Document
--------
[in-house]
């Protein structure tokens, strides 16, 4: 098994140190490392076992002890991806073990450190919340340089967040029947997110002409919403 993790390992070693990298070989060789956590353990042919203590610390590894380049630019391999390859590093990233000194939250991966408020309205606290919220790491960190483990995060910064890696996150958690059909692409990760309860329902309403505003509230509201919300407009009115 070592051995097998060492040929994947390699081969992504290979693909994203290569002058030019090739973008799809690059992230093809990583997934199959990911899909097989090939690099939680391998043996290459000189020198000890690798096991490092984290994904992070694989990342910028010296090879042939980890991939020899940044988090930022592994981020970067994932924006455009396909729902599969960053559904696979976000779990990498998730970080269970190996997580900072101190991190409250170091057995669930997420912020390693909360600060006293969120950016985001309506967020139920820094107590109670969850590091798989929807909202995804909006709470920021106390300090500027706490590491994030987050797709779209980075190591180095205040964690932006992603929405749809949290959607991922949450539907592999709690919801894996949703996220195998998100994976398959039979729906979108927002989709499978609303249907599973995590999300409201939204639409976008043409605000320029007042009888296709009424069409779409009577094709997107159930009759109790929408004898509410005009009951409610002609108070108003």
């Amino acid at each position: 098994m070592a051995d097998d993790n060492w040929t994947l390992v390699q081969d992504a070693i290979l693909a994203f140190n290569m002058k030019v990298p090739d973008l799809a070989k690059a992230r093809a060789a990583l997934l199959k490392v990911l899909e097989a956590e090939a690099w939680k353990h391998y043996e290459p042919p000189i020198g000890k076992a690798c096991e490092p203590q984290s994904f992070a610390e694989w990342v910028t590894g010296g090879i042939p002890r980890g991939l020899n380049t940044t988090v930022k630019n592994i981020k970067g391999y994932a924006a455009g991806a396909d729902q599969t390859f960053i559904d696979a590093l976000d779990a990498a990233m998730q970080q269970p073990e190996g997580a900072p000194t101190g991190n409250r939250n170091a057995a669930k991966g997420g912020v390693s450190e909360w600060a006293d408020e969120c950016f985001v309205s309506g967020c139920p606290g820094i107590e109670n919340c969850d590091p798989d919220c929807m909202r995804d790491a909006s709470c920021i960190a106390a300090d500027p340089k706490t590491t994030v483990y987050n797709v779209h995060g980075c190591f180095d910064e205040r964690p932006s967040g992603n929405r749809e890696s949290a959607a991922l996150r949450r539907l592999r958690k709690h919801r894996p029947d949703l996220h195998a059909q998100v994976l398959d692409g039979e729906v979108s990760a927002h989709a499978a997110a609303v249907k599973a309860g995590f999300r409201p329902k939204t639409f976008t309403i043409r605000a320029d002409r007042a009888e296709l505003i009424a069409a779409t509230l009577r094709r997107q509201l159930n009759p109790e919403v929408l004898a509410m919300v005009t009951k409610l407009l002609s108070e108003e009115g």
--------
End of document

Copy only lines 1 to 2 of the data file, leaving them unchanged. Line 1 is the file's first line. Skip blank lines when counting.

[in-house]
């Protein structure tokens, strides 16, 4: 098994140190490392076992002890991806073990450190919340340089967040029947997110002409919403 993790390992070693990298070989060789956590353990042919203590610390590894380049630019391999390859590093990233000194939250991966408020309205606290919220790491960190483990995060910064890696996150958690059909692409990760309860329902309403505003509230509201919300407009009115 070592051995097998060492040929994947390699081969992504290979693909994203290569002058030019090739973008799809690059992230093809990583997934199959990911899909097989090939690099939680391998043996290459000189020198000890690798096991490092984290994904992070694989990342910028010296090879042939980890991939020899940044988090930022592994981020970067994932924006455009396909729902599969960053559904696979976000779990990498998730970080269970190996997580900072101190991190409250170091057995669930997420912020390693909360600060006293969120950016985001309506967020139920820094107590109670969850590091798989929807909202995804909006709470920021106390300090500027706490590491994030987050797709779209980075190591180095205040964690932006992603929405749809949290959607991922949450539907592999709690919801894996949703996220195998998100994976398959039979729906979108927002989709499978609303249907599973995590999300409201939204639409976008043409605000320029007042009888296709009424069409779409009577094709997107159930009759109790929408004898509410005009009951409610002609108070108003």